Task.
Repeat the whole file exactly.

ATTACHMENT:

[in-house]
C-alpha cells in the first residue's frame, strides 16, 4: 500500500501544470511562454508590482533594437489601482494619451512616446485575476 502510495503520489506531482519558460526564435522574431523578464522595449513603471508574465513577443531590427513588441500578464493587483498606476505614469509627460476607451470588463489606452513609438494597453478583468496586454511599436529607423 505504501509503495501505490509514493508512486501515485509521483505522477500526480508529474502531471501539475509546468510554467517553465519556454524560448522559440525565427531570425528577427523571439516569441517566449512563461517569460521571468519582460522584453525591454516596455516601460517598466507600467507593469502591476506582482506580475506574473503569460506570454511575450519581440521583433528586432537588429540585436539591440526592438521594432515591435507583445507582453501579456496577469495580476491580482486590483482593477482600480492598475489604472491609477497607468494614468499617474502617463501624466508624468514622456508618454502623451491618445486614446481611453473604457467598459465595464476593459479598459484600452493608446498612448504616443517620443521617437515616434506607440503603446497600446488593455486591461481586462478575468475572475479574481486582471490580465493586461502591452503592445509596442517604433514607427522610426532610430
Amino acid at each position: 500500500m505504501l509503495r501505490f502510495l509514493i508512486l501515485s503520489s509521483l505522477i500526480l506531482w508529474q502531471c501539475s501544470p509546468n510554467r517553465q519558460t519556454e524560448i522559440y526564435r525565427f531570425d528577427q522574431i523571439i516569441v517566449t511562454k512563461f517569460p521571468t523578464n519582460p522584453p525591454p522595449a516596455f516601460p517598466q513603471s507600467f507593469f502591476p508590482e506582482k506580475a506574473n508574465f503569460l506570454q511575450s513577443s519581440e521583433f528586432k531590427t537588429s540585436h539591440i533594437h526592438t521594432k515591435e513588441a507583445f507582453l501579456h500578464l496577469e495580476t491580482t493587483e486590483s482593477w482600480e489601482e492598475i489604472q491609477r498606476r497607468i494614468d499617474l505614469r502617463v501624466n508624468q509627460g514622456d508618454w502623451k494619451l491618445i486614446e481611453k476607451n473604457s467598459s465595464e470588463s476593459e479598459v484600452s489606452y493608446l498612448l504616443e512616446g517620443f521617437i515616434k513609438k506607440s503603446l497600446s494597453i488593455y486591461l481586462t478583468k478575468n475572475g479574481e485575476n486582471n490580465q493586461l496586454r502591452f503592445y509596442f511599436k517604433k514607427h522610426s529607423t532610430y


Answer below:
[in-house]
C-alpha cells in the first residue's frame, strides 16, 4: 500500500501544470511562454508590482533594437489601482494619451512616446485575476 502510495503520489506531482519558460526564435522574431523578464522595449513603471508574465513577443531590427513588441500578464493587483498606476505614469509627460476607451470588463489606452513609438494597453478583468496586454511599436529607423 505504501509503495501505490509514493508512486501515485509521483505522477500526480508529474502531471501539475509546468510554467517553465519556454524560448522559440525565427531570425528577427523571439516569441517566449512563461517569460521571468519582460522584453525591454516596455516601460517598466507600467507593469502591476506582482506580475506574473503569460506570454511575450519581440521583433528586432537588429540585436539591440526592438521594432515591435507583445507582453501579456496577469495580476491580482486590483482593477482600480492598475489604472491609477497607468494614468499617474502617463501624466508624468514622456508618454502623451491618445486614446481611453473604457467598459465595464476593459479598459484600452493608446498612448504616443517620443521617437515616434506607440503603446497600446488593455486591461481586462478575468475572475479574481486582471490580465493586461502591452503592445509596442517604433514607427522610426532610430
Amino acid at each position: 500500500m505504501l509503495r501505490f502510495l509514493i508512486l501515485s503520489s509521483l505522477i500526480l506531482w508529474q502531471c501539475s501544470p509546468n510554467r517553465q519558460t519556454e524560448i522559440y526564435r525565427f531570425d528577427q522574431i523571439i516569441v517566449t511562454k512563461f517569460p521571468t523578464n519582460p522584453p525591454p522595449a516596455f516601460p517598466q513603471s507600467f507593469f502591476p508590482e506582482k506580475a506574473n508574465f503569460l506570454q511575450s513577443s519581440e521583433f528586432k531590427t537588429s540585436h539591440i533594437h526592438t521594432k515591435e513588441a507583445f507582453l501579456h500578464l496577469e495580476t491580482t493587483e486590483s482593477w482600480e489601482e492598475i489604472q491609477r498606476r497607468i494614468d499617474l505614469r502617463v501624466n508624468q509627460g514622456d508618454w502623451k494619451l491618445i486614446e481611453k476607451n473604457s467598459s465595464e470588463s476593459e479598459v484600452s489606452y493608446l498612448l504616443e512616446g517620443f521617437i515616434k513609438k506607440s503603446l497600446s494597453i488593455y486591461l481586462t478583468k478575468n475572475g479574481e485575476n486582471n490580465q493586461l496586454r502591452f503592445y509596442f511599436k517604433k514607427h522610426s529607423t532610430y